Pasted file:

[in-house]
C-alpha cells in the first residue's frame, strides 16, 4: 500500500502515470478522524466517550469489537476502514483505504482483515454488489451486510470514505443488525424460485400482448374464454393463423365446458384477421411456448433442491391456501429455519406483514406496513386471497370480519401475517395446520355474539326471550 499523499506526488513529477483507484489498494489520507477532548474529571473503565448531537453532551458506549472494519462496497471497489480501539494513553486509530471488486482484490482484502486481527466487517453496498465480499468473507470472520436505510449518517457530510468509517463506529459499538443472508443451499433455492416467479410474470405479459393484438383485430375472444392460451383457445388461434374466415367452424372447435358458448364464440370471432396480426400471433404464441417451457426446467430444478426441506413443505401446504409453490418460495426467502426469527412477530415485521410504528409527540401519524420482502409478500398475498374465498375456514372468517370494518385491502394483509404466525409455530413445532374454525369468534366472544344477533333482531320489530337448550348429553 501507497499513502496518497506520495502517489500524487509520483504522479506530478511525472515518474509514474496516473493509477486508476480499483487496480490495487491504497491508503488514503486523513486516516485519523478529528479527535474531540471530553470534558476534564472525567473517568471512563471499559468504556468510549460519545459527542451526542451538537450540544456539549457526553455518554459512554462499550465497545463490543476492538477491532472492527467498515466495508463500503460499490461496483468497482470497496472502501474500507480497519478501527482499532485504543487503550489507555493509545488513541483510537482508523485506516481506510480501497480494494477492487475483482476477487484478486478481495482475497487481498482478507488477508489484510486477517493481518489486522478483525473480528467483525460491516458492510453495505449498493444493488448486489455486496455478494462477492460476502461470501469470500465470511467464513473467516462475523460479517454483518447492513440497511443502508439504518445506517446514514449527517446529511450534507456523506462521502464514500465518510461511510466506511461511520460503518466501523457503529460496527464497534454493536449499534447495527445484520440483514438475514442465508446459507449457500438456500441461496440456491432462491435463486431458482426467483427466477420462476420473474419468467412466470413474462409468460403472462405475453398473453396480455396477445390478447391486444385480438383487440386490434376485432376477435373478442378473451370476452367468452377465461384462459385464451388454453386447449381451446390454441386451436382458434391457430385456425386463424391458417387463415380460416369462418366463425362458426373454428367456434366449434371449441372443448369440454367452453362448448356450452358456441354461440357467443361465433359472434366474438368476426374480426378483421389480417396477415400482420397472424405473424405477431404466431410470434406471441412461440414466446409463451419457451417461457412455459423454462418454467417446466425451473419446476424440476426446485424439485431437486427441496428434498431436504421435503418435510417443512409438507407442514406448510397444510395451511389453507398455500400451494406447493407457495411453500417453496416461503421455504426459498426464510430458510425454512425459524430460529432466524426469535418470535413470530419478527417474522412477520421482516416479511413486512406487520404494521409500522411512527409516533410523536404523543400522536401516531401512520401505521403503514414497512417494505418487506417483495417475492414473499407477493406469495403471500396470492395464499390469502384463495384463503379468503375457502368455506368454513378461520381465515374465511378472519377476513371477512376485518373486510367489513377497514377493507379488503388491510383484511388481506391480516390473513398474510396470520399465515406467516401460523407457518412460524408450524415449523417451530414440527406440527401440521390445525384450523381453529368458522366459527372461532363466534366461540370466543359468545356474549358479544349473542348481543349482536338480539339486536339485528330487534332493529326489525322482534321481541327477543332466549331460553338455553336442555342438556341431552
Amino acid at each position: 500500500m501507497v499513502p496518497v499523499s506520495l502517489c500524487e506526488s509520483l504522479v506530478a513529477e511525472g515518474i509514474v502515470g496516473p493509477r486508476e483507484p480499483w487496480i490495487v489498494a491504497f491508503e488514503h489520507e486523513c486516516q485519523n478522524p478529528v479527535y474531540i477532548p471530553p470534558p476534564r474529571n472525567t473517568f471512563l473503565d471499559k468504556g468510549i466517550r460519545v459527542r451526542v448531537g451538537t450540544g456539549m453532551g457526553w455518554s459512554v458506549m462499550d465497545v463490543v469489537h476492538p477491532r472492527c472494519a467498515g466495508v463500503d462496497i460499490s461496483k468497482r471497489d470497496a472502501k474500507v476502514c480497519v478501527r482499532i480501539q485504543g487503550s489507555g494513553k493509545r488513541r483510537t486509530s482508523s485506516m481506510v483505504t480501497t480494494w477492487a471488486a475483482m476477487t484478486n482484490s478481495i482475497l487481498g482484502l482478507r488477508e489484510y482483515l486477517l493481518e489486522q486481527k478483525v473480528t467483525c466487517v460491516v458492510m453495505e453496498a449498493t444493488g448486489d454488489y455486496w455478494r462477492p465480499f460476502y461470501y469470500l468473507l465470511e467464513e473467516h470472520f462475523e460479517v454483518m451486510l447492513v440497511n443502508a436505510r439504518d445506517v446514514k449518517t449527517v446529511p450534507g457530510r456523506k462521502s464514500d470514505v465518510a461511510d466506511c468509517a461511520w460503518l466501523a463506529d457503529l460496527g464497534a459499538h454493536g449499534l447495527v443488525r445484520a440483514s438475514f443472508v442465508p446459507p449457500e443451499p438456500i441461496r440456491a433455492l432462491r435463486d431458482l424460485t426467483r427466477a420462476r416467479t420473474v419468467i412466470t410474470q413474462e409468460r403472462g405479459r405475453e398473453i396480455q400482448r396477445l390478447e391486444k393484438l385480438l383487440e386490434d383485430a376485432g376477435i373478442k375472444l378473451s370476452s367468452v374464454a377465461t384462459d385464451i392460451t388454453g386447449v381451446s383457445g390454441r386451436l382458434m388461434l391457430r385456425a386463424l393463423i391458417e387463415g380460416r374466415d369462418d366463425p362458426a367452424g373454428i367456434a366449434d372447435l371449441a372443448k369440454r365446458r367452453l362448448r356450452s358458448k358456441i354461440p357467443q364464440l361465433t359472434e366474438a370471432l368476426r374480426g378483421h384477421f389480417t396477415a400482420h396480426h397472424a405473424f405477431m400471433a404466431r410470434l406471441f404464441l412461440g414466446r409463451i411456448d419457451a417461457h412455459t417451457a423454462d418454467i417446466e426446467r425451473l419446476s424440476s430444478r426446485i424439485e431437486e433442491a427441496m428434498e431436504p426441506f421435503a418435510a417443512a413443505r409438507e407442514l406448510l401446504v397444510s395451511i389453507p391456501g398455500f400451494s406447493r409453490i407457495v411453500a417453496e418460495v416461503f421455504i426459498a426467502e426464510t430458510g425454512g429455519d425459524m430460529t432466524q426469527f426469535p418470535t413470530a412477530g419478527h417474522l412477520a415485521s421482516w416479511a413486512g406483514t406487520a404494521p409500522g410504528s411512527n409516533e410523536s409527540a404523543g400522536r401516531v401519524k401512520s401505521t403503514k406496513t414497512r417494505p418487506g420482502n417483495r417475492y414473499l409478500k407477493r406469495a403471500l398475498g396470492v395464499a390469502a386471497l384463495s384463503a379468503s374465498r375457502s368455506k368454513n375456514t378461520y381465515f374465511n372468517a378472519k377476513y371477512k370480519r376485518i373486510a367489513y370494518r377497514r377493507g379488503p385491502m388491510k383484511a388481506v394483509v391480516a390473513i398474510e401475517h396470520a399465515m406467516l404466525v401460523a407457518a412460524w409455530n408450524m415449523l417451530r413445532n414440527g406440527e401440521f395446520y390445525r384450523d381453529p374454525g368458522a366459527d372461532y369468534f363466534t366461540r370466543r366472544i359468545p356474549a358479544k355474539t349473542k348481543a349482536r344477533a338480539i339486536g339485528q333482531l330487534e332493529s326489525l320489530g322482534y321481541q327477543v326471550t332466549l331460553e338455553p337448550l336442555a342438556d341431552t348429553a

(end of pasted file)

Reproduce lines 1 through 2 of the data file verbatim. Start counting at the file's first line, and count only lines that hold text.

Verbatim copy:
[in-house]
C-alpha cells in the first residue's frame, strides 16, 4: 500500500502515470478522524466517550469489537476502514483505504482483515454488489451486510470514505443488525424460485400482448374464454393463423365446458384477421411456448433442491391456501429455519406483514406496513386471497370480519401475517395446520355474539326471550 499523499506526488513529477483507484489498494489520507477532548474529571473503565448531537453532551458506549472494519462496497471497489480501539494513553486509530471488486482484490482484502486481527466487517453496498465480499468473507470472520436505510449518517457530510468509517463506529459499538443472508443451499433455492416467479410474470405479459393484438383485430375472444392460451383457445388461434374466415367452424372447435358458448364464440370471432396480426400471433404464441417451457426446467430444478426441506413443505401446504409453490418460495426467502426469527412477530415485521410504528409527540401519524420482502409478500398475498374465498375456514372468517370494518385491502394483509404466525409455530413445532374454525369468534366472544344477533333482531320489530337448550348429553 501507497499513502496518497506520495502517489500524487509520483504522479506530478511525472515518474509514474496516473493509477486508476480499483487496480490495487491504497491508503488514503486523513486516516485519523478529528479527535474531540471530553470534558476534564472525567473517568471512563471499559468504556468510549460519545459527542451526542451538537450540544456539549457526553455518554459512554462499550465497545463490543476492538477491532472492527467498515466495508463500503460499490461496483468497482470497496472502501474500507480497519478501527482499532485504543487503550489507555493509545488513541483510537482508523485506516481506510480501497480494494477492487475483482476477487484478486478481495482475497487481498482478507488477508489484510486477517493481518489486522478483525473480528467483525460491516458492510453495505449498493444493488448486489455486496455478494462477492460476502461470501469470500465470511467464513473467516462475523460479517454483518447492513440497511443502508439504518445506517446514514449527517446529511450534507456523506462521502464514500465518510461511510466506511461511520460503518466501523457503529460496527464497534454493536449499534447495527445484520440483514438475514442465508446459507449457500438456500441461496440456491432462491435463486431458482426467483427466477420462476420473474419468467412466470413474462409468460403472462405475453398473453396480455396477445390478447391486444385480438383487440386490434376485432376477435373478442378473451370476452367468452377465461384462459385464451388454453386447449381451446390454441386451436382458434391457430385456425386463424391458417387463415380460416369462418366463425362458426373454428367456434366449434371449441372443448369440454367452453362448448356450452358456441354461440357467443361465433359472434366474438368476426374480426378483421389480417396477415400482420397472424405473424405477431404466431410470434406471441412461440414466446409463451419457451417461457412455459423454462418454467417446466425451473419446476424440476426446485424439485431437486427441496428434498431436504421435503418435510417443512409438507407442514406448510397444510395451511389453507398455500400451494406447493407457495411453500417453496416461503421455504426459498426464510430458510425454512425459524430460529432466524426469535418470535413470530419478527417474522412477520421482516416479511413486512406487520404494521409500522411512527409516533410523536404523543400522536401516531401512520401505521403503514414497512417494505418487506417483495417475492414473499407477493406469495403471500396470492395464499390469502384463495384463503379468503375457502368455506368454513378461520381465515374465511378472519377476513371477512376485518373486510367489513377497514377493507379488503388491510383484511388481506391480516390473513398474510396470520399465515406467516401460523407457518412460524408450524415449523417451530414440527406440527401440521390445525384450523381453529368458522366459527372461532363466534366461540370466543359468545356474549358479544349473542348481543349482536338480539339486536339485528330487534332493529326489525322482534321481541327477543332466549331460553338455553336442555342438556341431552